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    • Sunday service - Holy Communion October 2, 2022 at 9:30 am – 11:00 am Grace Church 215 Pleasant Street, Sheldon, VT Website: www.gracechurchsheldon.orgTime:  09:30 AM Eastern Time (US and Canada)        Every week on Sun.Join Zoom Meetinghttps://us02web.zoom.us/j/83929911344?pwd=alZQTWZMN0ZkWFFPS1hmNjNkZkU2UT09Meeting ID: 839 2991 1344Password: Call for detailsOne tap mobile+13126266799,,83929911344#,,1#,816603# US (Chicago)+19294362866,,83929911344#,,1#,816603# US (New York)Dial by your location        +1 312 626 6799 US (Chicago)        +1 929 436 2866 US (New York)Meeting ID:…
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Christ the King — November 26, 2017

Ezekiel 34:11-16, 20-14
Psalm 100
Ephesians 1:15-23
Matthew 25:31-46

Our first reading today is from the book of the prophet Ezekiel. Ezekiel was a priest who served among the people of God exiled in Babylon from about 593 to 563 B.C. The powerful Babylonian Empire conquered Jerusalem in 597 B.C. and sent many of the leaders and others into exile. Then, in 586 B.C., the Babylonian armies came back and totally destroyed the temple and many of the surrounding buildings. Scholars tell us that this is the point when Ezekiel wrote this passage. Not only are the people in exile, but now the temple, the center of their worship, has been turned to rubble.

At this darkest hour, God calls Ezekiel to speak God’s word to the people. And God is telling the people that God will gather them up. God will gather all of God’s people from wherever they have had to flee, and God will bring them home. God will feed the people with good pasture, and God will be their shepherd.

God will bring back the ones who have strayed. God will bind up the wounds of those who are injured, and will strengthen the weak. But the fat and strong, that is, the leaders who have hurt the people and have prospered at the expense of the people, will face a time of reckoning. God speaks directly to these leaders, who in essence have bullied the people. God says, “Because you pushed with flank and shoulder, and butted at all the weak animals with your horns until you scatted them far and wide, I will save my flock….”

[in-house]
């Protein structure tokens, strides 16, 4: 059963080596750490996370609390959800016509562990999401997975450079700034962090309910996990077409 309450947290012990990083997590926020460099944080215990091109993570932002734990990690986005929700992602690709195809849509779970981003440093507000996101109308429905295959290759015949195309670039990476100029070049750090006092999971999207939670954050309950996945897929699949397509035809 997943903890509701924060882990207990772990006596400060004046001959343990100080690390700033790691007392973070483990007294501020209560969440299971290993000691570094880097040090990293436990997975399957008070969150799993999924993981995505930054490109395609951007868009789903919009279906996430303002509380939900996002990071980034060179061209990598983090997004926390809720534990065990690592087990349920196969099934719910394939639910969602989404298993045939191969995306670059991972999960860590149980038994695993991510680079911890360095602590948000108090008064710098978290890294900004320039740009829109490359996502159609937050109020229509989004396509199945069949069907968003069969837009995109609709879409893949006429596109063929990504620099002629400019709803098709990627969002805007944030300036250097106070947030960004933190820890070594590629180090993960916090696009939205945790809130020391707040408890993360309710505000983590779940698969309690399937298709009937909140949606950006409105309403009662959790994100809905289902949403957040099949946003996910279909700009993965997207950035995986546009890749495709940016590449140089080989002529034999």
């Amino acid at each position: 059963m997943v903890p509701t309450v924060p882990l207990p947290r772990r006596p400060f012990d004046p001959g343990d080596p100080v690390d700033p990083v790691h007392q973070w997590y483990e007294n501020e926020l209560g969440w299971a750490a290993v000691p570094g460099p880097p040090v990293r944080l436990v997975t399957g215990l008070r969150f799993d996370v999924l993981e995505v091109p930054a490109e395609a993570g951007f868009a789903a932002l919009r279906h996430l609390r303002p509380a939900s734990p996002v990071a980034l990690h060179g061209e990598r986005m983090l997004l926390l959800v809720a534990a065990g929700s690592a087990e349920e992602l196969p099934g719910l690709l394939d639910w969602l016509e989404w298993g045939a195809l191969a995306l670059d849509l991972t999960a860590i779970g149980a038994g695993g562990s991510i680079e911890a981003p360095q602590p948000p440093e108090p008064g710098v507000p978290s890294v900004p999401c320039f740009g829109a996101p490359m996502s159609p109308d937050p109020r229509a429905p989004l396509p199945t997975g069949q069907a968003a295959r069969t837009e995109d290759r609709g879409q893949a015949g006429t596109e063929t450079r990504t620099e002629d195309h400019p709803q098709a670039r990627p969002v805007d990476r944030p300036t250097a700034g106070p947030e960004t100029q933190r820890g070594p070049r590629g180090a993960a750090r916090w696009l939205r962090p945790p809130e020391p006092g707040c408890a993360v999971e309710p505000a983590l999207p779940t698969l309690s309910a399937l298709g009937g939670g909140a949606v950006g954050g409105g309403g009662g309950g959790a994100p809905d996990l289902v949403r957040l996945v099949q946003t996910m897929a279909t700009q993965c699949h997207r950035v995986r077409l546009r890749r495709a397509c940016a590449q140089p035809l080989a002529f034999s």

God says that God will set over them one shepherd, God’s servant David. We know that David had ruled several hundred years before this time in history, so, as Christians, we take this as a reference to the kingship of Christ, who was from the family of David.

In this prophetic writing, from twenty-five hundred years ago, God is calling all leaders to care for their people, not to hurt them.

In our gospel for today, as we celebrate Christ the King, Jesus speaks about the  values and actions of those who are following him and bringing in his kingdom. He tells us that, if we feed the hungry or give water to the thirsty or welcome the stranger or clothe folks who have nothing to wear, or take care of those who are sick or visit those who are in prison, we are doing those things to him.

Our king identifies, not with the rich and powerful, but with those who need help, those who are weak, those who have no power, those who are at the margins of society. When he tells his followers that they have done all these things to him, they are astonished. They had no idea. They were just trying to help a fellow human being.

Jesus is so different from our usual ideas of a king. He is not powerful in the world’s meaning of the word. He has no army. He has no palace. He was born in a stable to a carpenter and his wife. Shortly after his birth, his father had to take the family to Egypt to save Jesus’ life, so they became refugees, aliens in a strange land because King Herod was killing baby boys. Our king has suffered, and he has a special place in his heart for those who suffer.

Our king grew up in a carpenter’s home, worked in the shop with his earthly father, studied at the synagogue with the other kids, and eventually he went to the river Jordan and was baptized by his cousin John.

Wherever he went, he lived the values of his kingdom. When he went into the synagogue and reads the scroll of Isaiah, it said that he was coming to bring good news to the oppressed, to bind up the brokenhearted, to proclaim liberty to the captives, to comfort all who mourn, and to bring God’s peace and harmony. That is what he did during his entire ministry, and that is what he calls us to do.

Today we make our United Thank Offering and we also begin to pray about our pledges. Today and every day, God calls us to help those who need God’s love and caring. The season of Pentecost is coming to a close, and this coming Sunday we move into Advent.

May we take time to reflect on the depth of God’s love for us and for all people. May we help and serve others in Christ’s Name. Amen.

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